The following morning, the hot sun rose again — as it always seems to do. We ate our breakfast of cereal served with hot milk and tea. As I chewed, I could tell Dr. Kubacki was mentally preparing, steeling himself for whatever the vice-governor might say. When he donned a suitcoat on top of his jeans and polo, I knew he was taking this meeting seriously. He was the picture of confidence.

That’s when he said it.

He looked at Kyle and I and said: “Boys, go put on the best clothes that you packed.”

The blood drained from my face.

I hadn’t thought to pack nice clothes. My dusty jeans and this old plaid button down WERE the best that I had packed. I didn’t even bring shoes, only my trail running sandals. I didn’t see this one coming. Kyle and I looked at each other with wide eyes and I knew we were thinking the same thing: “We can make this work.”

So, with meticulous attention to detail and the confidence of a couple of Hollywood movie stars, Kyle tucked his t-shirt into his jeans while I tried to wipe the dirt stains off of my pants. There wasn’t time to shower so I splashed water onto my face and tried to fix my hair. But I would need more time than I had. The back of my head carried an uncanny resemblance to a disheveled peacock. And it refused to be tamed.

Annoyed.

Our morning hair was certain to impress the vice-governor.

We arrived to the meeting. And it actually went quite well! All of the government officials were dressed to the hilt in their neatly pressed suits and ties. Gary was dressed in his impressive pilot uniform, wing button sparkling from his front pocket. And of course, our fearless leader Dr. Kubacki, in his sportcoat and polo shirt.

And then there was us…dirty blue jeans, dusty sandals, old t-shirts, and hair that would have made Albert Einstein feel at home.

Thankfully, the vice-governor gave us the permission we were looking for. And that is truly all that matters. It was encouraging, to be sure.

Today was an incredible day. There is so much more that I could write about. I am constantly coming face to face with ways in which I need to grow.

And I am meeting so many incredible people in the process.

Day 13: Hour 312

The relentless buzzing of my alarm beckoned me from my dreams. If I could have rolled out of bed, I would have…but I was on the top bunk…so I carefully navigated down the ladder to the steady surface of the floor. I took a moment to briefly orient myself.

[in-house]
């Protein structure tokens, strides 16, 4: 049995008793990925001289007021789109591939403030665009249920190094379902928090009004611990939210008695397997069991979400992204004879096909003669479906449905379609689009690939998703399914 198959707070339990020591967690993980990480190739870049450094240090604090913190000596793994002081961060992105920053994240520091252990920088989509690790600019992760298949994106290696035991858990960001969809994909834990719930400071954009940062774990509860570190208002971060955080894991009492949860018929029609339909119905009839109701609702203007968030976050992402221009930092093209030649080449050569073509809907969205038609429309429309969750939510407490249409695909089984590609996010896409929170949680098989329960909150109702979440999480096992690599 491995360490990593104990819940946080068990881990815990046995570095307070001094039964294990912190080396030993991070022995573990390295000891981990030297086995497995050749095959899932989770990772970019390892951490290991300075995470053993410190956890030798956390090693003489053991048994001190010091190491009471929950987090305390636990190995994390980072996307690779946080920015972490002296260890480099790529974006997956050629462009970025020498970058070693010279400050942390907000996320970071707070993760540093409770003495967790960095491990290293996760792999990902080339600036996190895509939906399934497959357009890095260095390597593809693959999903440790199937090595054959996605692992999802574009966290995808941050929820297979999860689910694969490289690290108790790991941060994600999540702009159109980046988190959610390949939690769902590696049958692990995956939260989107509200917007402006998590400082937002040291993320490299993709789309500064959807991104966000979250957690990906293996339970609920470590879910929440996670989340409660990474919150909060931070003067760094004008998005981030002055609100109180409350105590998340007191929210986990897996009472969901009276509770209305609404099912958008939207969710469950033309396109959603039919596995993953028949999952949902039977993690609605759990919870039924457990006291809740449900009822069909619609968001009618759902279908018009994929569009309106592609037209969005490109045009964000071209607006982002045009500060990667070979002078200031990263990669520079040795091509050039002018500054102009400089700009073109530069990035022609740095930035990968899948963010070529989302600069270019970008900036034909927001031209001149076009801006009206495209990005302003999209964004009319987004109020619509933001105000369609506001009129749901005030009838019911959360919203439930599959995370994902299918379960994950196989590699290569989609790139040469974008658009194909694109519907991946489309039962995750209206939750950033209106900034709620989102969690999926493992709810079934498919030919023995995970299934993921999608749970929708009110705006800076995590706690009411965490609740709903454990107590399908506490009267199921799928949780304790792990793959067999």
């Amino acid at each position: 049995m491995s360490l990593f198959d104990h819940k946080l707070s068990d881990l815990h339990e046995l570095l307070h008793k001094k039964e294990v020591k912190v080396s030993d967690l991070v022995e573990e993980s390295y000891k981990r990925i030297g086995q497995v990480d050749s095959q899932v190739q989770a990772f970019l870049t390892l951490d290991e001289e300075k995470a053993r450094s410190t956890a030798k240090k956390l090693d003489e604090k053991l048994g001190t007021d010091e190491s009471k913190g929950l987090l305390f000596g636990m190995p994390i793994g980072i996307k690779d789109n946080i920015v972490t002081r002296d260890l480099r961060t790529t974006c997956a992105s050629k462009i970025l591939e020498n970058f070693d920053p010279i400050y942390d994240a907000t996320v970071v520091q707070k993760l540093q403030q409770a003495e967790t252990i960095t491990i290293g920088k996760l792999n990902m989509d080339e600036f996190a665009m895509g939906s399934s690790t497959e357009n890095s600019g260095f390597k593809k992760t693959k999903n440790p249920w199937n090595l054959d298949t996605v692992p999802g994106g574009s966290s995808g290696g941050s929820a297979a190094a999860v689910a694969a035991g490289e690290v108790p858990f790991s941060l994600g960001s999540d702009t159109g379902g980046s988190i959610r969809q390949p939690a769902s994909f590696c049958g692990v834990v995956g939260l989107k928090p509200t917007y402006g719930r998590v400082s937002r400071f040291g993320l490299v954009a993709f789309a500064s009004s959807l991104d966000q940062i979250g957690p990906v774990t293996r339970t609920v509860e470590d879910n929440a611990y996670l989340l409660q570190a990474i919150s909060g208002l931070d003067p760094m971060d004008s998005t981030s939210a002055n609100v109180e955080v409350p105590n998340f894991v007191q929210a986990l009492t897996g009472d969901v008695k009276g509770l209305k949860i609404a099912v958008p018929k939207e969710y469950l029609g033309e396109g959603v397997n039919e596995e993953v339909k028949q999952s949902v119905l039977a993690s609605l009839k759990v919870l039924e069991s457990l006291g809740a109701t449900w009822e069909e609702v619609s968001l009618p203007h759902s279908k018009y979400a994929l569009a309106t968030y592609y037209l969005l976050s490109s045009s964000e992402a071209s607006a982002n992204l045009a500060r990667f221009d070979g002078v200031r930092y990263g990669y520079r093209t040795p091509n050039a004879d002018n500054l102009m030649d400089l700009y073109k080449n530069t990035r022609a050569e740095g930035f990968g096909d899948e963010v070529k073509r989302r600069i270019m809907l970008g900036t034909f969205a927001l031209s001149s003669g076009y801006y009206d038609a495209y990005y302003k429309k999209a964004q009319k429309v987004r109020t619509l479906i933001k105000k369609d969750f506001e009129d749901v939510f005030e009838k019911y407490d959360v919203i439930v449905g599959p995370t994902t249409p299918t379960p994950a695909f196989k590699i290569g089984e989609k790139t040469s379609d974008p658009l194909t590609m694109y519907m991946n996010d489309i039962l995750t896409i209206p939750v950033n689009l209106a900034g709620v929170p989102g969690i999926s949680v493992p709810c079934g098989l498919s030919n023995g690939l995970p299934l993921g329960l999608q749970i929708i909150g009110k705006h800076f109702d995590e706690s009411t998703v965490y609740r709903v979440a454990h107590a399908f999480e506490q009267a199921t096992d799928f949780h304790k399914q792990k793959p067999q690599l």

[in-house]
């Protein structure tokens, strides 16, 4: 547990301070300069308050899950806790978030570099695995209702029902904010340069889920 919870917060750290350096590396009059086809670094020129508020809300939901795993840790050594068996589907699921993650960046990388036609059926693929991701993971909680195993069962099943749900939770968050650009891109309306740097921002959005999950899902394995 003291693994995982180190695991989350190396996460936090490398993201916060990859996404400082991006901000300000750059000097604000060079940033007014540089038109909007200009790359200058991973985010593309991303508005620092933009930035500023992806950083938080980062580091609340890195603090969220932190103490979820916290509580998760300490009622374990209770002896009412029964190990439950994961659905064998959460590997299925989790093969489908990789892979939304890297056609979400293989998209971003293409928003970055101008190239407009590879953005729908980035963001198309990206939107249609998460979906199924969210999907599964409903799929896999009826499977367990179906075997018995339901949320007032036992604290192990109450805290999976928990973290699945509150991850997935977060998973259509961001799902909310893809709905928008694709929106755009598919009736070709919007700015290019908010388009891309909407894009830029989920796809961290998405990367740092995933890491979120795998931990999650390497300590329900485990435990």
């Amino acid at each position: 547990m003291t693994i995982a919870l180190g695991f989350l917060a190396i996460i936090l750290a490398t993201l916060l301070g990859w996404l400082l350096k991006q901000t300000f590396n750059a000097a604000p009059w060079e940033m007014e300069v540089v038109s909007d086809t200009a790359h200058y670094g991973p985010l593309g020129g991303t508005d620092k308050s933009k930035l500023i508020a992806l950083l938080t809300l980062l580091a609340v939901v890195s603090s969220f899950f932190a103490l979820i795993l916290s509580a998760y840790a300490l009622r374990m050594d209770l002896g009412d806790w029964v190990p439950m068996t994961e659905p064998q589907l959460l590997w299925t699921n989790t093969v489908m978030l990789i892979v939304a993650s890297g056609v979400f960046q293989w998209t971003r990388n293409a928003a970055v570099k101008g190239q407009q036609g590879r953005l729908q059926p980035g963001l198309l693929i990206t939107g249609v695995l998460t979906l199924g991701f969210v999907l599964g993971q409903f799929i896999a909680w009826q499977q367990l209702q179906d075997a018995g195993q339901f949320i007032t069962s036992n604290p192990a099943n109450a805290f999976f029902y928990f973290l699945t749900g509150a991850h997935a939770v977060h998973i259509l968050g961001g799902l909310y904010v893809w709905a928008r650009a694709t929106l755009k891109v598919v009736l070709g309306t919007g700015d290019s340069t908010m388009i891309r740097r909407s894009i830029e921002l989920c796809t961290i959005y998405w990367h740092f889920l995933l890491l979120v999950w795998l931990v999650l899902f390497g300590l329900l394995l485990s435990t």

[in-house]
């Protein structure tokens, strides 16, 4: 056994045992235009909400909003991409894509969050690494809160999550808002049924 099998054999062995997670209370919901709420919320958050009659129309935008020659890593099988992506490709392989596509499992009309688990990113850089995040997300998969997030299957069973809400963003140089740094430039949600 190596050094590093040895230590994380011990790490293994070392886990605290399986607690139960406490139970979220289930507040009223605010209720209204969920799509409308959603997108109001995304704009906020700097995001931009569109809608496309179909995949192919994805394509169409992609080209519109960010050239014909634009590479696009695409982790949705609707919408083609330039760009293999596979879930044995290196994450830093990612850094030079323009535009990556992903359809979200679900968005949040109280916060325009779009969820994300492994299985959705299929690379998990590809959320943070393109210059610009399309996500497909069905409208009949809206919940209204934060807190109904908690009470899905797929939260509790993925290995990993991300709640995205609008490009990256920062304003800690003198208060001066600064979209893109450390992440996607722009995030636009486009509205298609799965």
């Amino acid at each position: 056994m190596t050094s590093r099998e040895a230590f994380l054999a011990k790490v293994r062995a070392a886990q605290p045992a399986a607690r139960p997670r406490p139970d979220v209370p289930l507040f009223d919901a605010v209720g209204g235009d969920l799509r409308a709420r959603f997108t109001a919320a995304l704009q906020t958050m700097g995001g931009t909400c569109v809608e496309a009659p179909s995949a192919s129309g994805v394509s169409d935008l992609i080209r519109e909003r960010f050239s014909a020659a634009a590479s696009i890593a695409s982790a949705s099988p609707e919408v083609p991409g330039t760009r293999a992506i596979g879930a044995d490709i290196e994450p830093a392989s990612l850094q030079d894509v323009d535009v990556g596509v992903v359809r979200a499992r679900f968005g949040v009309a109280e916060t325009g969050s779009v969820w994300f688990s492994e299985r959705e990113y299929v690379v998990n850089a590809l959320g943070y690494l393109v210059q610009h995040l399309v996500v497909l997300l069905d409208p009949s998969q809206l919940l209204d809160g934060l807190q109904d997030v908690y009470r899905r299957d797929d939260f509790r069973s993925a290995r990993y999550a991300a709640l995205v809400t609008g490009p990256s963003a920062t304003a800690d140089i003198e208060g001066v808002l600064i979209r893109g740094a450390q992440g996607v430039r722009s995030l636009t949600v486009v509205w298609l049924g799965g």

My name is Nigel.

I am a medical student.

And I am in the backwoods of Africa. Worlds away from my previous life.

With that much needed introduction to reality, I splashed some water on my face, threw on some clothes and tossed a few snacks in my bag. Good to go.

I made my way to the kitchen and was greeted by the morning faces of Kyle and Dr. Kubacki. The three of us weren’t about to win any beauty pageants…but I couldn’t deny that these were amazing guys to get to share the month with.

Last night, Dr. Kubacki went over today’s schedule with us. We would rise early, drive to the Cavango clinic to check on a patient, then head out for a two-hour road trip to Vicungo, a village where Dr. Kubacki holds a monthly clinic.

We packed up the 4 cases of medical supplies for the mobile clinic and headed to the car. As I rolled down my window, the cool breeze that drifted into the vehicle was a beautiful gift. The sun was bidding us good morning.

It’s the simple things in life, right?

Bouncing our way over this rough terrain to the Cavango clinic, I had to chuckle as I tried to sip my water, failing miserably thanks to the numerous African potholes that obstructed our way. I smiled.

It’s the simple things.

It was 6:30 AM. Oddly enough, I didn’t feel overly exhausted. On the contrary, I felt fairly alive. Life is a beautiful thing. What a gift to be able to breathe, to see, to think, and to feel.

After the short drive, the truck came to a halt outside the Cavango clinic.

Our patient here was a seventeen-year old girl whom we admitted yesterday for hypertension and ankle swelling. She was a few weeks post-partum. Normally preeclampsia resolves with delivery…but it’s possible for it to last several weeks afterward in some cases. We had given her some blood pressure medicine and although it was too soon to see if it had made any difference, we checked in on her anyway.

She was so shy — whether it was because of our white complexions or not, I can’t say for sure. Several times I caught her quizzical glance and offered her a wide grin. Each time she jerked her eyes away. I kept smiling as I remembered something Dr. Kubacki had told us on our first day here: